How to Read Medical Marijuana Labels

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Every medical marijuana product is packaged with a descriptive label that highlights important information for patients. The packaging requirements are different in each state, but there are a few common details that you’re likely to find on most medical marijuana labels.

Details Commonly Found on Medical Marijuana Labels

Regardless of whether you’re purchasing a dry flower, gummy, or vape oil, note the following details.

A Product Identifier

This is typically one of the most prominent details at the top of the label. It might say “pre-roll,” “flower,” or “marijuana edible,” for example. Flower refers to the loose cannabis flower. A pre-roll is simply a pre-rolled marijuana cigarette.

A Cannabis Identifier

In almost every instance, the label will boldly note that the product contains marijuana. It might simply say “This is a marijuana product” at the top of the label, or it might contain a universal symbol like the kind used in California (pictured). Edible labels will sometimes contain the words “cannabis-infused.”

Cannabis identifier

The Name of the Manufacturer 

The manufacturer will usually have to identify themselves either by including their business name (or DBA), or their licensee number. Depending on the state where the product is packaged, address and contact information may also be included.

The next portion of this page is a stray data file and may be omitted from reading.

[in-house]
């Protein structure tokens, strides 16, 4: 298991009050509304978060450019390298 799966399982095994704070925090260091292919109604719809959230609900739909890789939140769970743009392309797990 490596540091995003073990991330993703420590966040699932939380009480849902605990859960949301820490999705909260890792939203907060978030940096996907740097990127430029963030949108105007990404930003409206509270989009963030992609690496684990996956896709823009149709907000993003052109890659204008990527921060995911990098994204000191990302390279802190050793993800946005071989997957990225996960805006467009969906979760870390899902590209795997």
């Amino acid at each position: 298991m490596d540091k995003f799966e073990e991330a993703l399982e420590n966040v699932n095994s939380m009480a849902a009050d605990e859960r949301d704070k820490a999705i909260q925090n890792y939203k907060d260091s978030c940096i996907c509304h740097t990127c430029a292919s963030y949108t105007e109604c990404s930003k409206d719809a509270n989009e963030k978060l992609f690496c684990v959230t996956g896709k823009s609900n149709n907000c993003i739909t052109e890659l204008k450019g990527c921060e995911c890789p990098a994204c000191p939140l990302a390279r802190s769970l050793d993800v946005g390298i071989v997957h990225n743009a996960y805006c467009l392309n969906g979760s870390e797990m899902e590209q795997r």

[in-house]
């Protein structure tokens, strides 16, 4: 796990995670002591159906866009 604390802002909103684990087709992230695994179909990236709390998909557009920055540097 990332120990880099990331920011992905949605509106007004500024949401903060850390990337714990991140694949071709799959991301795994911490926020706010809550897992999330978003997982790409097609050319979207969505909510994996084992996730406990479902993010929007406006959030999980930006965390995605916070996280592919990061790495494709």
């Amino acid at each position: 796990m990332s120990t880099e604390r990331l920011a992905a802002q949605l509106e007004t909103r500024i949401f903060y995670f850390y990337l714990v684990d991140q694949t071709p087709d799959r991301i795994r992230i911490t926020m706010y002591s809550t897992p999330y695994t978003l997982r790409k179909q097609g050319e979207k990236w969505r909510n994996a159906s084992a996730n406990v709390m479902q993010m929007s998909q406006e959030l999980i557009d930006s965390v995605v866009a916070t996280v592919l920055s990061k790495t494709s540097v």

An Rx Symbol

Many medical marijuana products contain a green Rx symbol to signify that the product is intended for medicinal use.

Net weight

The medical marijuana product’s net weight is often indicated in both metric and U.S. customary units. The net weight is often used to determine product limits. For instance, Missouri limits patients to 112 grams of cannabis flower (or the equivalent) per month. Note that the net weight is not an indication of dosage or THC content.

A Lot/Batch Number 

This number is used to identify the origin of the product, or from which batch it was derived. Legally grown cannabis is organized into numbered batches that are tracked via each state’s track-and-trace system. This ensures that the cannabis was legally cultivated and processed and is not a product of the black market.

lot and batch number

A Government Warning

Some states, like California and New York, require explicit language to prevent unauthorized or unsafe use. In New York, for example, every label must contain the words “Keep out of reach of children” and “For use only by adults 21 years of age and older.” In Maryland, medical marijuana labels must indicate that “The contents may be lawfully consumed only by a qualifying patient named on an attached label.”

The Strain

This refers to the strain of cannabis from which the product was derived. In some cases, the label might identify a specific strain, like “Northern Lights” or “Blueberry Kush.” In other cases, it might just identify the subspecies, be it indica or sativa.